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There’s an option in LXQt to enable desktop effects using X server render. While it works in principle, the default values of the opacity of inactive windows/popups are very bad. Inactive windows/popups will be so transparent and hard to realize if this is activated:

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Touchpad clicking is not enabled by default in Lubuntu 19.04. But you can change this behaviour yourself from the control center after installation if you wish.

The final issue we ran into was that you can not resize maximized windows without hitting the “unmaximize” button first. E.g If you have the file manager window open and maximized, then normally on other desktops you can simply drag the title bar down and it will be automatically unmaximized and windowed for you. But this is not the case in LXQt, you have to hit the button by yourself.

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Software Management

There are two applications for software management on Lubuntu 19.04. The first of these is the Muon Package Manager, which can be considered the Qt version of Synaptic (though it’s not):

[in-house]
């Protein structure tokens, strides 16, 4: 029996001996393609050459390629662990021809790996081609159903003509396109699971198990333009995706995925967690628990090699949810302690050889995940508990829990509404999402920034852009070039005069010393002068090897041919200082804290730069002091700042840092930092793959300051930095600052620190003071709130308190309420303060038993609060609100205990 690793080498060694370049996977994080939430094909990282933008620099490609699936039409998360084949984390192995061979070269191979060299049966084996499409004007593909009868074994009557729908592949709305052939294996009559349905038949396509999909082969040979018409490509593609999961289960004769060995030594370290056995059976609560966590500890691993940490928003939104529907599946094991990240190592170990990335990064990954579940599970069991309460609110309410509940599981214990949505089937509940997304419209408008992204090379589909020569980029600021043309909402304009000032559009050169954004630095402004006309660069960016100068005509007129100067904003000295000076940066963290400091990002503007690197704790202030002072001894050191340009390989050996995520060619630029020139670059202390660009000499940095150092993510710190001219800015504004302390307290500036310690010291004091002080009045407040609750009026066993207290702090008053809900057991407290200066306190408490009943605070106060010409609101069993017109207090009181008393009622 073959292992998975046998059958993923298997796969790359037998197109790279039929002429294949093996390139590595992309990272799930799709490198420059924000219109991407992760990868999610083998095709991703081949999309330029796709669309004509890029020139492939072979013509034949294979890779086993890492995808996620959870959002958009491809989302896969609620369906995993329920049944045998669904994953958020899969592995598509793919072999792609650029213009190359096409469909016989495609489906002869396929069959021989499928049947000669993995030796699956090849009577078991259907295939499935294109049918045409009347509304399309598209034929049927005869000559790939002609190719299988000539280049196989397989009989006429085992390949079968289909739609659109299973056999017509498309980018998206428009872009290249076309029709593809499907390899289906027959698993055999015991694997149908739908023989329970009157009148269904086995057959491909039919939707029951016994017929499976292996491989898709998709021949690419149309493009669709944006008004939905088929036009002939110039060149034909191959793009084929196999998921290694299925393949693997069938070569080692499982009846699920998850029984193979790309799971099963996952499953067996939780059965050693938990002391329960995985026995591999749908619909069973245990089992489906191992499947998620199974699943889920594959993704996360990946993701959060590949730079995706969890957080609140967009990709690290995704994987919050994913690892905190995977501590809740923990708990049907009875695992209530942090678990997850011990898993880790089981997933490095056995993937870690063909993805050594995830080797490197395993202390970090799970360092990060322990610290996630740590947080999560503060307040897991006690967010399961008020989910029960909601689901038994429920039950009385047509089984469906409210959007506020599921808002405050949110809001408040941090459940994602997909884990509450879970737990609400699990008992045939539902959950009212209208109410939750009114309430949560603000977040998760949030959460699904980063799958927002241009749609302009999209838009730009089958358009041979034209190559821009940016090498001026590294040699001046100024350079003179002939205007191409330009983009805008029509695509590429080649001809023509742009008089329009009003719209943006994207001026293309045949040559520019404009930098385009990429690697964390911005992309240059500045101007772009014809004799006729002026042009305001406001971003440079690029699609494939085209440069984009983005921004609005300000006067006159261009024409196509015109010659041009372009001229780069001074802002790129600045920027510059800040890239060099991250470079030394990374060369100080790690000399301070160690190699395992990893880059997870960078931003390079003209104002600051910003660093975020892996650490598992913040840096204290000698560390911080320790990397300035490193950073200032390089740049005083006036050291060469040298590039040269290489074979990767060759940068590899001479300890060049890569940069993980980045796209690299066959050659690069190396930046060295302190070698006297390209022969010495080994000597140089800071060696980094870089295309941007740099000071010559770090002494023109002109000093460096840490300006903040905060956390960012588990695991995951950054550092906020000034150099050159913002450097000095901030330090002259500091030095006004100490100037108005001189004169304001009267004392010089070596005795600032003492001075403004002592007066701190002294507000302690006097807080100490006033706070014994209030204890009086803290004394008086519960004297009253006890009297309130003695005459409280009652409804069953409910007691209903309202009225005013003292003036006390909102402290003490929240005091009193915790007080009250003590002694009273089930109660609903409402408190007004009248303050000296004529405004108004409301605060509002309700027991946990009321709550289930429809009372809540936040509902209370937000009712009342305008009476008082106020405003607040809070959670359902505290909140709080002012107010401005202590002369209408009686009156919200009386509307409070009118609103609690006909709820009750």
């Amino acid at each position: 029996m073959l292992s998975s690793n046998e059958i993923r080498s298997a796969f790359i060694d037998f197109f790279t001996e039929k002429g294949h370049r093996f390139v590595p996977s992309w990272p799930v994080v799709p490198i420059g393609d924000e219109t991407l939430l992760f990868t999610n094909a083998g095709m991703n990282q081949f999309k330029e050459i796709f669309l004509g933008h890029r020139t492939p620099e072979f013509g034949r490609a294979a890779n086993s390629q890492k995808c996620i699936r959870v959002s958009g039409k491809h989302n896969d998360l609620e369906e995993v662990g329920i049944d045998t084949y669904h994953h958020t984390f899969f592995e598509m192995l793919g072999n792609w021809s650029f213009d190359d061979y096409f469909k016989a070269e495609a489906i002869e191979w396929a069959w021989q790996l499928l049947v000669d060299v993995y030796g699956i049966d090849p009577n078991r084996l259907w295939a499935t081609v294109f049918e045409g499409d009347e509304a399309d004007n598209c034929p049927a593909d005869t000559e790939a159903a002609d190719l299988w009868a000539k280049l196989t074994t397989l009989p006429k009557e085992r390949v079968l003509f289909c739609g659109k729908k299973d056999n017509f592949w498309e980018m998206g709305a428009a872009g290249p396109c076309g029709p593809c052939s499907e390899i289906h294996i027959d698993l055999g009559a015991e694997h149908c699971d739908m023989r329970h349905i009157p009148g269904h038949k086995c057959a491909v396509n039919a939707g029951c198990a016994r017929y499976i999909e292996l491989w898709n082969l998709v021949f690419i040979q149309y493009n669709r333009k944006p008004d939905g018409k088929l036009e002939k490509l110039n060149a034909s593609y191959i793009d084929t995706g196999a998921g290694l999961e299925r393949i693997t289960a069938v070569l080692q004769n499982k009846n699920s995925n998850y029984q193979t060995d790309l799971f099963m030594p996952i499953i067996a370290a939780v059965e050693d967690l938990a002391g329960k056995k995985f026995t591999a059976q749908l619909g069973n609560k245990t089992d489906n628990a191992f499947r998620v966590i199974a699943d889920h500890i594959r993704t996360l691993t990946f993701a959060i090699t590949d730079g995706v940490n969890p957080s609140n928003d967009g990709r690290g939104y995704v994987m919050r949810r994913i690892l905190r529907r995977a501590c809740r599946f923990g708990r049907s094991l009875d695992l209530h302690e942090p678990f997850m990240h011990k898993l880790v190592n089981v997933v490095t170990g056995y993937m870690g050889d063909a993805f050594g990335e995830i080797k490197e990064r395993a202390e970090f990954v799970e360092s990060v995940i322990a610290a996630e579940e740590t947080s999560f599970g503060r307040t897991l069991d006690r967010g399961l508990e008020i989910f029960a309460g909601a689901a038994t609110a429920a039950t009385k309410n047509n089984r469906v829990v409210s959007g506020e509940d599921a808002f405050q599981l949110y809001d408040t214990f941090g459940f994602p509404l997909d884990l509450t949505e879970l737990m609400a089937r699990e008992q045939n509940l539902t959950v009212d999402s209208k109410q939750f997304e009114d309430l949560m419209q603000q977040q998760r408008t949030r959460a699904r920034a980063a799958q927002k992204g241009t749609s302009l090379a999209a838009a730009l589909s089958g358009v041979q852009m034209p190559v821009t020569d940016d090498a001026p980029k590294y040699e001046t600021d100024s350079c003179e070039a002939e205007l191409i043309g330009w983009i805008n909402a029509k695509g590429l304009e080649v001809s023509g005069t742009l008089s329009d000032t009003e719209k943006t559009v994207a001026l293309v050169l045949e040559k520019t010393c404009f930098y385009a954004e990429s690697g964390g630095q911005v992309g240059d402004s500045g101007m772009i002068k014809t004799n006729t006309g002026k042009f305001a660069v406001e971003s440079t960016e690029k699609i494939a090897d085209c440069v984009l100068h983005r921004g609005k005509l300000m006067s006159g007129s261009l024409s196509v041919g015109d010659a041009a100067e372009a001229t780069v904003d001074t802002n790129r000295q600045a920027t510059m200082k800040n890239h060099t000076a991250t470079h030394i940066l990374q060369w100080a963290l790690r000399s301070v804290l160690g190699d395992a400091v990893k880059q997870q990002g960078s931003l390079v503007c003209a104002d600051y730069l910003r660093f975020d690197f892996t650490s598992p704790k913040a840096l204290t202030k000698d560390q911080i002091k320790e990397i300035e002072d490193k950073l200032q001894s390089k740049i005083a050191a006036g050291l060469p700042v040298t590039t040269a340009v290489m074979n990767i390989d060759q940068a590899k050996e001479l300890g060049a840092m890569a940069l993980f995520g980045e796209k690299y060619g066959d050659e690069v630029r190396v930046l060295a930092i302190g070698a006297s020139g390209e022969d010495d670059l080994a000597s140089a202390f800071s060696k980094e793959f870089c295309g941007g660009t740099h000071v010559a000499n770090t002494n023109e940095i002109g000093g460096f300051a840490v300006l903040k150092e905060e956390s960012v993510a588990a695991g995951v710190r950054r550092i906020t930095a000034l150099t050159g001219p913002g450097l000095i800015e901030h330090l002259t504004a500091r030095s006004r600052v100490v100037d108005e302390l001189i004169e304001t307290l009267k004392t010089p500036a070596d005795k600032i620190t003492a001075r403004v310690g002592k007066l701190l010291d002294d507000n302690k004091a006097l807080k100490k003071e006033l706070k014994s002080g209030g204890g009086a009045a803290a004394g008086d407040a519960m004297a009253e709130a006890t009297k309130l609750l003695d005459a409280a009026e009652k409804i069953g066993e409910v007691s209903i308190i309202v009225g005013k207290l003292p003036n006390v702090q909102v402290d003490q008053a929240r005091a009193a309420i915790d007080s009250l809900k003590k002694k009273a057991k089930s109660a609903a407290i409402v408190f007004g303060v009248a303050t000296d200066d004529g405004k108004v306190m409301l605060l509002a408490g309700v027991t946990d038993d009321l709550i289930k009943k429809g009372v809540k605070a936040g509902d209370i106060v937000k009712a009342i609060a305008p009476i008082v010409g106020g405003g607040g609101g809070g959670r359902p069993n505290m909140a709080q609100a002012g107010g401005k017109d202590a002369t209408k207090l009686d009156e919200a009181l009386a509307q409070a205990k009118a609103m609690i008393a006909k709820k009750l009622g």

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The second one is the KDE Discover program, which is meant to be used as a software center. In other words, it doesn’t directly deal with the concept of “packages”, but only shows you the possible desktop applications to use:

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Both options are fairly good and do the purpose of software management on Lubuntu 19.04.

Resources

After a fresh boot into Lubuntu 19.04, the system uses 513MB of RAM, which is the double of the RAM usage in Ubuntu 18.04LTS (Which uses LXDE):

mhsabbagh@mhsabbagh-pc:~$ free -m
              total        used        free      shared  buff/cache   available
Mem:           5914         513        4664          14         736        5132
Swap:             0           0           0

It is also worthy to note that Lubuntu comes with a system monitoring application called “qps“, but its user interface is very messy and hard to understand:

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We didn’t run into CPU hangs or other similar issues on Lubuntu. The LXQt desktop seems to be OK in that corner.